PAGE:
BN Seminar - Khalid Salaita (Emory Univ.): "Using the Force: Mechanochemistry at the living/nonliving interface"





Room E, Delft


BN Seminar


Mechanical forces can profoundly influence chemical and biochemical reactions at interfaces. For example, chemo-mechanical couplings are important in fields ranging from lubrication and tribology to microfluidics, biofouling, and cell biology. A major challenge to understanding the role of forces in biochemical signaling pertains to the lack of molecular tools that allow one to image and manipulate forces at the cell membrane. To address this issue, we have developed a set of fluorescent probes (mechanophores) and actuators to investigate the role of forces in biochemical signaling. In this talk, I will describe the synthesis and characterization of molecular force probes and their application in the area of mechanotransduction. Force probes take advantage of FRET or NSET to determine the extension of an entropic polymer “spring” to quantify tension (Nat. Methods 2012, JACS 2013, Biophys. J. 2013, Nano Lett. 2014, Nat. Communications 2014).  I will describe the development of second and third generation force probes that allow one to quantify molecular forces with high spatial and temporal resolution for a range of recombinant proteins. Finally, I will discuss the development and application of optically controlled nanoscale actuators to control cell migration and activation of the Notch and integrin receptor signaling pathways.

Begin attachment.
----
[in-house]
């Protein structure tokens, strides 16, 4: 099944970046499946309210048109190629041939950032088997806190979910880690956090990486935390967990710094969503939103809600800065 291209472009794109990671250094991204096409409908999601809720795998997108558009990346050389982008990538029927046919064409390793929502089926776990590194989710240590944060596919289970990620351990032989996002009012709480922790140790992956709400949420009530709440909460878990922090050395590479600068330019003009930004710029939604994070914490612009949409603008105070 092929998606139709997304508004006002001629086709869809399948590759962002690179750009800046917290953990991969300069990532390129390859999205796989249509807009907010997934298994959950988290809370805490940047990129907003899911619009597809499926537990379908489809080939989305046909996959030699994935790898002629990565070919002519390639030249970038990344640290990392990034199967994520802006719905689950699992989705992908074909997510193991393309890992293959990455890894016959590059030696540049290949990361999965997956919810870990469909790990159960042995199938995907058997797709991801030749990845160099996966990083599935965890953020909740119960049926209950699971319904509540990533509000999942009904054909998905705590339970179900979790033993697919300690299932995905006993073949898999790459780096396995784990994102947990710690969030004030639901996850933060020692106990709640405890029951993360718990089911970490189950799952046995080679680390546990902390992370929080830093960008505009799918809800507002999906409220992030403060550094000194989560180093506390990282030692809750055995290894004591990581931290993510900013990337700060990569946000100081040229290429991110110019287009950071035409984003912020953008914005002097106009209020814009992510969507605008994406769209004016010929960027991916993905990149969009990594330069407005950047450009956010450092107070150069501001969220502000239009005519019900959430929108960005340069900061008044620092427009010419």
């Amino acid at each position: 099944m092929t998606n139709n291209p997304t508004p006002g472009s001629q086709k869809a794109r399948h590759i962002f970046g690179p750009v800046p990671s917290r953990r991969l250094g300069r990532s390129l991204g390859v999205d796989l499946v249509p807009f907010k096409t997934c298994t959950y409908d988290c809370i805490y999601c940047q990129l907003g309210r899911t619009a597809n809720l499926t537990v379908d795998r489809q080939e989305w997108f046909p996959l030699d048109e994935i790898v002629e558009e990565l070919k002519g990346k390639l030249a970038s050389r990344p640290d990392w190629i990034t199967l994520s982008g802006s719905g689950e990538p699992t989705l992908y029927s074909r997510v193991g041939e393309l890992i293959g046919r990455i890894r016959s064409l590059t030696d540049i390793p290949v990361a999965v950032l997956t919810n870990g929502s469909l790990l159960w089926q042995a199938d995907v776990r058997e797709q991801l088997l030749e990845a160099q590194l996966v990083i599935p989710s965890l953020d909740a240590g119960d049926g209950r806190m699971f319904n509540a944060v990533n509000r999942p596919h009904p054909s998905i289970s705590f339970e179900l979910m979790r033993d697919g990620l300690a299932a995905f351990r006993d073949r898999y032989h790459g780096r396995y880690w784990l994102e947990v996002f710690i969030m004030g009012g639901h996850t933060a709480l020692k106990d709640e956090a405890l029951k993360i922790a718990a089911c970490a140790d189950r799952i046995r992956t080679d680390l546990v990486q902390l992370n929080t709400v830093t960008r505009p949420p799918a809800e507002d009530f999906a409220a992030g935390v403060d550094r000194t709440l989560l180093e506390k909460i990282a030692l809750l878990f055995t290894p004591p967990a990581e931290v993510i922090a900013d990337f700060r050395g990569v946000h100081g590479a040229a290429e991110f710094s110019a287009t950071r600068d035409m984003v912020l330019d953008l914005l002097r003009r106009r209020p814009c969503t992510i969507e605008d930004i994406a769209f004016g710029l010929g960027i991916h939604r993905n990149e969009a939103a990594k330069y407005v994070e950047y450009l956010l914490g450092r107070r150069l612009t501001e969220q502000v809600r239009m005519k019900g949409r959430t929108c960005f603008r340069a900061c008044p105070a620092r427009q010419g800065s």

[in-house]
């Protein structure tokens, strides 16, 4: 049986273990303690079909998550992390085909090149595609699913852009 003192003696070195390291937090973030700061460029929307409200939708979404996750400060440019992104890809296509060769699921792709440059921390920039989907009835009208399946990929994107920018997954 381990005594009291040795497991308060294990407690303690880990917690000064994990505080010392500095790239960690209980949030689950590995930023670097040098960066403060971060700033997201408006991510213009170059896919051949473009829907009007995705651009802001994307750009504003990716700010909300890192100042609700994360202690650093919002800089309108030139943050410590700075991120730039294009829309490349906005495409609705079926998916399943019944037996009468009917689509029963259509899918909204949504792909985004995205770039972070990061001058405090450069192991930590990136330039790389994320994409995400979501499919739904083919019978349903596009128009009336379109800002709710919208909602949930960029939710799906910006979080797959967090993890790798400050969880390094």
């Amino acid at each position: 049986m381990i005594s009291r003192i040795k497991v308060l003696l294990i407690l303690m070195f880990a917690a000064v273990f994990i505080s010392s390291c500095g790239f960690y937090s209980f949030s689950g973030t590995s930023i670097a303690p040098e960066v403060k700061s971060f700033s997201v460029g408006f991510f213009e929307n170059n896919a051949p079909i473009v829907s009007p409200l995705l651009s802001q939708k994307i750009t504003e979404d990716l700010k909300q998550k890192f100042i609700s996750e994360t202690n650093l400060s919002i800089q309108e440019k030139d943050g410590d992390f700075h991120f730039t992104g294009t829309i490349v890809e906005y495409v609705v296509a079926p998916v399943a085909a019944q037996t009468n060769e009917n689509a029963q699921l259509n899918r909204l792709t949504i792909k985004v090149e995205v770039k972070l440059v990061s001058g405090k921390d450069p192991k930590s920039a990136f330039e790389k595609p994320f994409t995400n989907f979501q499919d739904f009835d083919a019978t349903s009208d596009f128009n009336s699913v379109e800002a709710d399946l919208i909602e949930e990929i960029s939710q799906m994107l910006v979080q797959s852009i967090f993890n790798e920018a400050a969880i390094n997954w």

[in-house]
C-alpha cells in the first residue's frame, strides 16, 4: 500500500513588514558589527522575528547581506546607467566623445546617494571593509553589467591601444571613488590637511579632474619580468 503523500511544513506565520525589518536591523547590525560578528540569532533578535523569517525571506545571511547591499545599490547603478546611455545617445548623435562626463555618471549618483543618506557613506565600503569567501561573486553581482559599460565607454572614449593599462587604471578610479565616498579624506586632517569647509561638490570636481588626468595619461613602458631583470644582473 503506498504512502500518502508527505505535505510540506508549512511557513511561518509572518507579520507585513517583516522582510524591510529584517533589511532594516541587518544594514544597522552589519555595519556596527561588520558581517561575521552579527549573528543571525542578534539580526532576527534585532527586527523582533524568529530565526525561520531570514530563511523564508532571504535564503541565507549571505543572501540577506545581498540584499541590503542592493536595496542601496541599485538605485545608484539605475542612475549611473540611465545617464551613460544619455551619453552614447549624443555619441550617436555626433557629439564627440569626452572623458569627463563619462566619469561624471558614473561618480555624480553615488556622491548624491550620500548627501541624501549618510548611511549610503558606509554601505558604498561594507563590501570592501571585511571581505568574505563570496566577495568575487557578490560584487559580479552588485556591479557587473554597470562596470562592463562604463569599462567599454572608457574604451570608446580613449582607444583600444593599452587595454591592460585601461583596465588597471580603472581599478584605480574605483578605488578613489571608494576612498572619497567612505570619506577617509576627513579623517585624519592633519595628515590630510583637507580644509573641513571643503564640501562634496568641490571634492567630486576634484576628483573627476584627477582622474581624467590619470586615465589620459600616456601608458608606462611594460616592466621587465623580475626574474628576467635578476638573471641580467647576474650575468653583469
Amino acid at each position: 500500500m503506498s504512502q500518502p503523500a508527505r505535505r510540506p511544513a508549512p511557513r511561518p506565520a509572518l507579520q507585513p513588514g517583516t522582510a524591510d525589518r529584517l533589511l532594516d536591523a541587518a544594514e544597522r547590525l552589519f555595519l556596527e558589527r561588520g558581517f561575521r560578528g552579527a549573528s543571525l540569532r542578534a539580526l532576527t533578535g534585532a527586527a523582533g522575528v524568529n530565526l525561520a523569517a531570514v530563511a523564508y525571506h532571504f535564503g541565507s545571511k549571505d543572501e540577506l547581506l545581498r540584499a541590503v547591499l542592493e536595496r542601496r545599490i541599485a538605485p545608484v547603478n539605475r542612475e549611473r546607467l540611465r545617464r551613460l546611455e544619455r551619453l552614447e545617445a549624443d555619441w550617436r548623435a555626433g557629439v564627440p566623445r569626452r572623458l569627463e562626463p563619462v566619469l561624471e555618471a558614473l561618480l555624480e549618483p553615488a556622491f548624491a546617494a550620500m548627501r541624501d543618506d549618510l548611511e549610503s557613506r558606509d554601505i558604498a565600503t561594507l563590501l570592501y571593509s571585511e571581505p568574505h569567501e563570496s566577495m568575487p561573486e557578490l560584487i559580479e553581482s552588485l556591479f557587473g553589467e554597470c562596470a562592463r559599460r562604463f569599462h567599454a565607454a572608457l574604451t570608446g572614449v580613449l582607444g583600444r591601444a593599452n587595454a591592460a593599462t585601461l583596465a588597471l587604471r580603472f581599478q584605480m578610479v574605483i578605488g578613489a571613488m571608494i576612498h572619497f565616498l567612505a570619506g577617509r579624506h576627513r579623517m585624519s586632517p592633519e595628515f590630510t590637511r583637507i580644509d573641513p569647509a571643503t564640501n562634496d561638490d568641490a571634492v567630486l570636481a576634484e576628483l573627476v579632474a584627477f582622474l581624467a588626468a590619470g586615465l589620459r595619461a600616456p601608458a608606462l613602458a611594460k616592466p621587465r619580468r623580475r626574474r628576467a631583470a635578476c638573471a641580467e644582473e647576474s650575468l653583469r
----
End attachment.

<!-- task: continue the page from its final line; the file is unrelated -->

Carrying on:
NB: this lecture is followed by a hot topics discussion session; click here for more information.